Misadventures in Progressive Taxation: UK Edition
March 22, 2012
The U.K. is now reversing course after raising taxes on high-income earners failed to bring in the projected revenue:
George Osborne has delivered a Budget that ‘unashamedly backs business’, slashing the top rate of personal income tax and accelerating corporate tax cuts.
After months of speculation and rumours of coalition rifts, the Chancellor has signalled the end of the controversial top rate of income tax. Currently charged at 50% on all income over GBP150,000, from April, 2013, the rate will drop to 45%. In his Budget speech, Osborne slammed the rate as the highest in the G20, stressing that he had always seen it as a temporary measure, and one that can only be justified if it raises “significant” revenue.
Turning to the publication of HM Revenue and Customs’s (HMRC) report on the top rate, Osborne said that it reveals that the tax has “caused massive distortions”. He explained that “an astonishing GBP16bn of income was deliberately shifted into the previous tax year – at a cost to the taxpayer of GBP1bn, something that the previous government’s figures made no allowance for. Self-assessment receipts this year are below forecast by some GBP3.6bn, while other tax receipts have held up. The increase from 40p to 50p raised just a third of the GBP3bn we were told it would raise.” Ultimately, Osborne insisted, “no Chancellor can justify a tax rate that damages our economy and raises next to nothing. It is as simple as that.”
Mr. Osborne, imagine how little a millionaire surtax would raise. The Joint Committee on Tax recently estimated that the version Senate Democrats put forward would raise only about $5 billion per year. That’s less than half of 1 percent of the current year’s deficit. Based on the U.K. experience, we should perhaps discount that by 2/3rds as well.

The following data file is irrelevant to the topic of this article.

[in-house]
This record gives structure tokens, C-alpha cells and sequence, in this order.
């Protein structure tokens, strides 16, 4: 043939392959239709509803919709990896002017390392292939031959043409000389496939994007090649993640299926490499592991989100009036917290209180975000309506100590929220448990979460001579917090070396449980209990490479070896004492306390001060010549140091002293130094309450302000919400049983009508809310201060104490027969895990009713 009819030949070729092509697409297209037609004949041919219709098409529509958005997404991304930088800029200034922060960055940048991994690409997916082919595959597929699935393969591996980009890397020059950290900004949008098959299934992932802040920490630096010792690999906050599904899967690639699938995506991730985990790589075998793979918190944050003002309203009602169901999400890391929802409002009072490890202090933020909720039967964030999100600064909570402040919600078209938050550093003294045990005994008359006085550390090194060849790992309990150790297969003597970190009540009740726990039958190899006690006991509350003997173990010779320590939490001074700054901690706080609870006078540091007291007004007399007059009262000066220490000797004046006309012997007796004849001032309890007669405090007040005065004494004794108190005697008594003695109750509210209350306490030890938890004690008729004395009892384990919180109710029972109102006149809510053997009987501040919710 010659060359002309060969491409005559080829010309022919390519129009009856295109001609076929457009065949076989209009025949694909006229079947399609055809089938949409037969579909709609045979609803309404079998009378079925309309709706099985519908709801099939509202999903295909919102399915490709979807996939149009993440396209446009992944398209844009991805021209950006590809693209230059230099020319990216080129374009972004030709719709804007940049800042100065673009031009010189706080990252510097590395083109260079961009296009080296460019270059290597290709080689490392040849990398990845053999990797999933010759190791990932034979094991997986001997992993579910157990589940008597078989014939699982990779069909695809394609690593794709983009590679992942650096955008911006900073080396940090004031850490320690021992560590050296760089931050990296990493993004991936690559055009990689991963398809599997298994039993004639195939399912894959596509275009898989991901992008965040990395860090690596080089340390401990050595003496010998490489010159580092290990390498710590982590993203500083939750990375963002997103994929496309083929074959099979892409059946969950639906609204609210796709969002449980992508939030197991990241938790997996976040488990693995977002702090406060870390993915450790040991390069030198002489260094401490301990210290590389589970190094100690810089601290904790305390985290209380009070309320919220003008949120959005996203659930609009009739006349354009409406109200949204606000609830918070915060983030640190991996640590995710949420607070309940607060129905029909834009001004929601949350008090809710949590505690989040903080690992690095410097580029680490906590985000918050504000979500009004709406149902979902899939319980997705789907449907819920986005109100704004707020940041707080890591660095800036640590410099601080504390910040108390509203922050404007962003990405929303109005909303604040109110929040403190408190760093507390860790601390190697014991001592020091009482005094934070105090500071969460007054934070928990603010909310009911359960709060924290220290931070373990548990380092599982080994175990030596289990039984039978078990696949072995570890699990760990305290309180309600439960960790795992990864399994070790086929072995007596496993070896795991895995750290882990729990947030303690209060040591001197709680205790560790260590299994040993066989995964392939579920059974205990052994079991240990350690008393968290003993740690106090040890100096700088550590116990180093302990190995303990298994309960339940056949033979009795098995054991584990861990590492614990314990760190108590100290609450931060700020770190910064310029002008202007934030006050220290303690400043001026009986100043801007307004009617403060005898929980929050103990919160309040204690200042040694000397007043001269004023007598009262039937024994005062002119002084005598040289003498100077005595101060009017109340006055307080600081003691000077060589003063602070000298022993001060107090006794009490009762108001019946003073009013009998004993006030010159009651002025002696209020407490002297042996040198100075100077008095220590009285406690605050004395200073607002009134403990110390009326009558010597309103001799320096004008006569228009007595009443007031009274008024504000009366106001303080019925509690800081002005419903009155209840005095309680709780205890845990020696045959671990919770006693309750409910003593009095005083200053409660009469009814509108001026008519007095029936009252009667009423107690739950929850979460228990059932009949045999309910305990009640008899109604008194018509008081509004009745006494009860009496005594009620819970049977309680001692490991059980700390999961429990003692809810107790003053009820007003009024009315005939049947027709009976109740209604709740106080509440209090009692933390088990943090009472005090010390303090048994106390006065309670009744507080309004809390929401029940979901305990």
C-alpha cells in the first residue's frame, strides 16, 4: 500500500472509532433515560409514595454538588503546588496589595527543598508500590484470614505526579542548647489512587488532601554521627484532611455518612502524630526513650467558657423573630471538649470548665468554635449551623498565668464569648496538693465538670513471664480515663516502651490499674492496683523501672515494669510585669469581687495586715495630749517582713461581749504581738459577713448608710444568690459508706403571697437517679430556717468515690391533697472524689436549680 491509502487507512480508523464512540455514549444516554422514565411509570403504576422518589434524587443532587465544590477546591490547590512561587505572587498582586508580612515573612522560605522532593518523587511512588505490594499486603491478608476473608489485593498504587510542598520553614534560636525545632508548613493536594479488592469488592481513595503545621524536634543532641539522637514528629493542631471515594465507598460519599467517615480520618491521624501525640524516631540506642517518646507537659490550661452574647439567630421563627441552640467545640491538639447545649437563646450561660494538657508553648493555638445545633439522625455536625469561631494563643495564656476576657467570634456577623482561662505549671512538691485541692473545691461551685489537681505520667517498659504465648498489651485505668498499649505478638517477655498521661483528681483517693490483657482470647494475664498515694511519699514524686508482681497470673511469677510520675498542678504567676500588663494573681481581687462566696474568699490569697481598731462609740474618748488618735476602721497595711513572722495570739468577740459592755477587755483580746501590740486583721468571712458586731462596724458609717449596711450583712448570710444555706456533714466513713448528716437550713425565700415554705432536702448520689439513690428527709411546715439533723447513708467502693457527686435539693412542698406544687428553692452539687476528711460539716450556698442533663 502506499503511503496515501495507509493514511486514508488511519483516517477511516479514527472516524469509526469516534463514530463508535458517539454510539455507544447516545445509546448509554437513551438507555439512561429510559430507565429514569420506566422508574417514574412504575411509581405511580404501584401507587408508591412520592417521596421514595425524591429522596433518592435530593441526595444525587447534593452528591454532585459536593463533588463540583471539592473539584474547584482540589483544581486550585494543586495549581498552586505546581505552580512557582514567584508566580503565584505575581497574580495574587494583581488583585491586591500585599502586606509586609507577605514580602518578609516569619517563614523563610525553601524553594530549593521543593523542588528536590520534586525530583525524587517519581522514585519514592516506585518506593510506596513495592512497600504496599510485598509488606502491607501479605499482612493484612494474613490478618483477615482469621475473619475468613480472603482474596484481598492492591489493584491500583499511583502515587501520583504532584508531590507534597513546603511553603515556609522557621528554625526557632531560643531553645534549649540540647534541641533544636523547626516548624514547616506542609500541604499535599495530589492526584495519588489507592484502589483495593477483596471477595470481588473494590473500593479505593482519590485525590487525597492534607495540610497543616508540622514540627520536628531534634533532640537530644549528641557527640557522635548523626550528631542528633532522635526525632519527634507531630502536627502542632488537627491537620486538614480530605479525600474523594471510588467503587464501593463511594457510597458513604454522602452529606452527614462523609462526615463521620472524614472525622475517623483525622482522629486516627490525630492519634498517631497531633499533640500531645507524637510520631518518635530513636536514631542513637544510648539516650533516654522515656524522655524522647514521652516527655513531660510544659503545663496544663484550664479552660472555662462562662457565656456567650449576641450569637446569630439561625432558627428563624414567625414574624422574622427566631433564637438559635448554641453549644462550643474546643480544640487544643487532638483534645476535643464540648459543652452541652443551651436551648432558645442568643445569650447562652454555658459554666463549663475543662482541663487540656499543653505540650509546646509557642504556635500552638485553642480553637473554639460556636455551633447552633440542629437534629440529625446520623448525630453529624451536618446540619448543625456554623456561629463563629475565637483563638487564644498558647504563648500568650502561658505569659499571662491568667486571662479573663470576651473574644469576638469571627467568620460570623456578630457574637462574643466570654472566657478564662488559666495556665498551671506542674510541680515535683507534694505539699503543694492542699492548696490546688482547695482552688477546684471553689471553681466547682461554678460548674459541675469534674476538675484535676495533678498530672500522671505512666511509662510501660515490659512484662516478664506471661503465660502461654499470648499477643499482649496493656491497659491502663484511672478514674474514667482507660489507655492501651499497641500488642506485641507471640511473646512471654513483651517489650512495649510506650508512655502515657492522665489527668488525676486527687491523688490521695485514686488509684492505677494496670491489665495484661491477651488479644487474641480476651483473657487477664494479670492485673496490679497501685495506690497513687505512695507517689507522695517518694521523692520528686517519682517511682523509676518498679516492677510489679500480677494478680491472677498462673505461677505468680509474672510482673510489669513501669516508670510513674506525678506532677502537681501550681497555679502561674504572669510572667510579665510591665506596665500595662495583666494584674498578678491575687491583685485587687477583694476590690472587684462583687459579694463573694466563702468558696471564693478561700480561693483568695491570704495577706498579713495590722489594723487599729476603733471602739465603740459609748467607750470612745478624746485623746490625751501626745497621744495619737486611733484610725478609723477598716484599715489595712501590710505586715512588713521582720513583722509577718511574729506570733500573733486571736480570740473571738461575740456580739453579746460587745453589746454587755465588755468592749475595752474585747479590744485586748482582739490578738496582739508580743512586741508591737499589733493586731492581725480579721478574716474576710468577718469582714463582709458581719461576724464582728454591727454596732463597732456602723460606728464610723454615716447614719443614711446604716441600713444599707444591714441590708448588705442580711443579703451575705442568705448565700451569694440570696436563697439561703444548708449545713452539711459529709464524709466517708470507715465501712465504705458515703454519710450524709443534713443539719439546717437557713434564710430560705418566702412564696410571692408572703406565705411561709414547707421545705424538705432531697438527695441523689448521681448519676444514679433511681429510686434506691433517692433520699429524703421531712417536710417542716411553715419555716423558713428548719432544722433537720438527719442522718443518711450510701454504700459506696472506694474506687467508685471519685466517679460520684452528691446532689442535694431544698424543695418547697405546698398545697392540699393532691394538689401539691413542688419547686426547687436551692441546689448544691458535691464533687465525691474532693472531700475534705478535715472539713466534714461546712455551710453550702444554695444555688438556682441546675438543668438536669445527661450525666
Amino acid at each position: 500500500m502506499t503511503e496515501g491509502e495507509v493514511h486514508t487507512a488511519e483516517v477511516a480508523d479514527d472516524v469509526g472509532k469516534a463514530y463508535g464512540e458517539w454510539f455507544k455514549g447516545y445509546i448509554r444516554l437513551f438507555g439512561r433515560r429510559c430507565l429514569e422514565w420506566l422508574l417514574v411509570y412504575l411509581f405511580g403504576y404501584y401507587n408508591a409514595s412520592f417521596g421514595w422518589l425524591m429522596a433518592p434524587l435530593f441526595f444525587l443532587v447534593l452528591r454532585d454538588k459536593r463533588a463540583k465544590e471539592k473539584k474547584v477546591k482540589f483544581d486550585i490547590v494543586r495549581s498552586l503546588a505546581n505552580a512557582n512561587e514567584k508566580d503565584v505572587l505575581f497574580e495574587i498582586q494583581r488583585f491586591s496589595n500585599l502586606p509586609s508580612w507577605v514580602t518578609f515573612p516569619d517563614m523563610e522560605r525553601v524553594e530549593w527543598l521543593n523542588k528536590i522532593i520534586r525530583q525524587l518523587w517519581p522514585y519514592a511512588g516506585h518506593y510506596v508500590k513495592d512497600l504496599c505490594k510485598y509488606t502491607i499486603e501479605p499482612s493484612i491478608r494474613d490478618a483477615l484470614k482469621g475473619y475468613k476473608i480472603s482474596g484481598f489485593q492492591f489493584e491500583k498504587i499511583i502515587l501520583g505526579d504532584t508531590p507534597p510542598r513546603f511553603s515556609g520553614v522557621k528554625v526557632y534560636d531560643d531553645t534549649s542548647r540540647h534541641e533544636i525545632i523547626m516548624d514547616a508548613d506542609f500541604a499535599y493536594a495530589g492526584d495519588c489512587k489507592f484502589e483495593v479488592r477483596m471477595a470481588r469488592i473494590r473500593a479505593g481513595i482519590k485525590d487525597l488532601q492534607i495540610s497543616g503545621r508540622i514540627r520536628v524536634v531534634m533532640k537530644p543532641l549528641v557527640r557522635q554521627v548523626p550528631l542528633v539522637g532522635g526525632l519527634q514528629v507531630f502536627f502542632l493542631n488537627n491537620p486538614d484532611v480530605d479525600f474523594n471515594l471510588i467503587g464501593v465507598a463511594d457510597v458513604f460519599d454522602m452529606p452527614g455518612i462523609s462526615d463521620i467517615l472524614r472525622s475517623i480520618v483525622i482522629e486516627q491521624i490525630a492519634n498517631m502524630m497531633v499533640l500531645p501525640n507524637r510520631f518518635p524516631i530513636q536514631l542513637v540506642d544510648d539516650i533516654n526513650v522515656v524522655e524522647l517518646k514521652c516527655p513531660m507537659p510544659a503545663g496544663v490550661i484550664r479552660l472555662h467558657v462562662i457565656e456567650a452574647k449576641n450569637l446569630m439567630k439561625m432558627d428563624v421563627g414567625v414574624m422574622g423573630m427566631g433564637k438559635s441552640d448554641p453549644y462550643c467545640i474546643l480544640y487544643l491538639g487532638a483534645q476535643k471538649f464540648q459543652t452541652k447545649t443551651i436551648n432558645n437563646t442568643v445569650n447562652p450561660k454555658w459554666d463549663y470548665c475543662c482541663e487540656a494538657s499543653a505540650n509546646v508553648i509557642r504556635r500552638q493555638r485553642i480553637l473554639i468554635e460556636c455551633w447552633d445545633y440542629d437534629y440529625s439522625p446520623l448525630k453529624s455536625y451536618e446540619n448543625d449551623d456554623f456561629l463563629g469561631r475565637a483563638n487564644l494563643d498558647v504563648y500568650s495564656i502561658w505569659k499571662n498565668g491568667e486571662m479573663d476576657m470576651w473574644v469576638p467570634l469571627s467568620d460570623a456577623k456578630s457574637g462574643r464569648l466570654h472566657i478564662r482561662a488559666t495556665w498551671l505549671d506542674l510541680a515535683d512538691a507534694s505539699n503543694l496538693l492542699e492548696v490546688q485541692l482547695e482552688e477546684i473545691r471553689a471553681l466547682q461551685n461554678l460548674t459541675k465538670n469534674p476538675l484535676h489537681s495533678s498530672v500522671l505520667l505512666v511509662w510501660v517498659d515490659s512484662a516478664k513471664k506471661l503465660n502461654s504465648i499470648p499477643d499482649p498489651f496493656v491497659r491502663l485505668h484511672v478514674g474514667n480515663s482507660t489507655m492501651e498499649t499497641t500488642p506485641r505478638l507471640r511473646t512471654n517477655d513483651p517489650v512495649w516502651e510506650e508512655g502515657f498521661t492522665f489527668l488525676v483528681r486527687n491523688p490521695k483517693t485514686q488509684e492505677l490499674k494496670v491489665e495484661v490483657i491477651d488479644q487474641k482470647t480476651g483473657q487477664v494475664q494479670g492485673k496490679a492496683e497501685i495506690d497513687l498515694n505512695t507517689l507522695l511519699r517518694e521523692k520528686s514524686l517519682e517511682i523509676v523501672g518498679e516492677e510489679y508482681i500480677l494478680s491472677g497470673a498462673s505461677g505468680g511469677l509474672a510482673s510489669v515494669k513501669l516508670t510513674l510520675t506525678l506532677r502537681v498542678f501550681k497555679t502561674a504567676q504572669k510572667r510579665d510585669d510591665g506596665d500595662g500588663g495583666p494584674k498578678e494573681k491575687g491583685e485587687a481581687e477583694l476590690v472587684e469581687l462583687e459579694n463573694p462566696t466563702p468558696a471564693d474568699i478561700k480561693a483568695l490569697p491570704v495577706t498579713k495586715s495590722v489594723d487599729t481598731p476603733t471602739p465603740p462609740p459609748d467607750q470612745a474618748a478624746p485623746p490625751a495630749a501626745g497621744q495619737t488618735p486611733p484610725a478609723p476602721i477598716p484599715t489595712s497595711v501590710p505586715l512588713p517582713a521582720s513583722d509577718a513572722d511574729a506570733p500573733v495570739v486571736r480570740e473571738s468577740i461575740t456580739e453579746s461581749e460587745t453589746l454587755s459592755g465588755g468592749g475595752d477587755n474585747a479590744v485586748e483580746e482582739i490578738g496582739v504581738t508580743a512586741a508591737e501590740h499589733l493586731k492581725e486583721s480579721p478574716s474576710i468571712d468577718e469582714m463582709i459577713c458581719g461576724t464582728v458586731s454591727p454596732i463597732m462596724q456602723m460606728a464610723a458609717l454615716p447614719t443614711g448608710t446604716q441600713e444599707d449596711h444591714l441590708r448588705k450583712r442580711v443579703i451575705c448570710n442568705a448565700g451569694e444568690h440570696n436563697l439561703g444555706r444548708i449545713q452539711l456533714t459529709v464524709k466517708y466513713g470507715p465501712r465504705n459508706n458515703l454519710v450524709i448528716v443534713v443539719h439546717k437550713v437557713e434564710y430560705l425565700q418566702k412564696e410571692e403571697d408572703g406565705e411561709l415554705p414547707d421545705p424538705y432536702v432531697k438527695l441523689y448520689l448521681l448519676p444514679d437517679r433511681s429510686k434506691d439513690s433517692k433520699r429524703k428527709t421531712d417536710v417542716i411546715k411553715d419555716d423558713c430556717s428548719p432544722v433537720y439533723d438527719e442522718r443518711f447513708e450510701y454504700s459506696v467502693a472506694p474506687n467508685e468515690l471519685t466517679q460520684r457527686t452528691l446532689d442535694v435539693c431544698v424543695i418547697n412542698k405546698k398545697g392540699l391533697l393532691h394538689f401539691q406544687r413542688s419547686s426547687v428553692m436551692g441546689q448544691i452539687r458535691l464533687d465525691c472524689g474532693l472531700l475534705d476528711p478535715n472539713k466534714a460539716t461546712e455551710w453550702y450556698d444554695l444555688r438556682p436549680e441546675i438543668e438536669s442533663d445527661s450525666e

Essentially, a millionaire surtax can be expected to raise a negligible amount of money. It might even reduce revenues as result of its stultifying effect on economic growth, particularly in the U.S. where the majority of business income is taxed under the personal code.
Having learned that lesson, the U.K. is moving to reduce their corporate rate as well:
Along with demonstrating the simplification of the country’s tax system, Osborne intended to offer another major signal to businesses that the UK offers a competitive tax system through a reduction in the corporate tax rate. The government had originally intended to reduce the headline rate to 23% by 2014, but Osborne will now accelerate the process, and deepen the cut. At present, the rate stands at 26%, following a surprise 2% cut in last year’s Budget. Osborne has now repeated the 2% reduction, taking the rate to 24% instead of the 25% planned for April. Two further cuts are planned over the next two years, with the end result being a 22% corporate tax rate by 2014. Osborne said: “The biggest sustained reduction in business tax rates for a generation. A headline rate that is not just lower than our competitors, but dramatically lower.”
That means the U.K. will tax businesses at about half the rate that we do in the U.S., where the combined corporate rate is about 40 percent – the highest in the OECD.
Follow William McBride on Twitter @EconoWill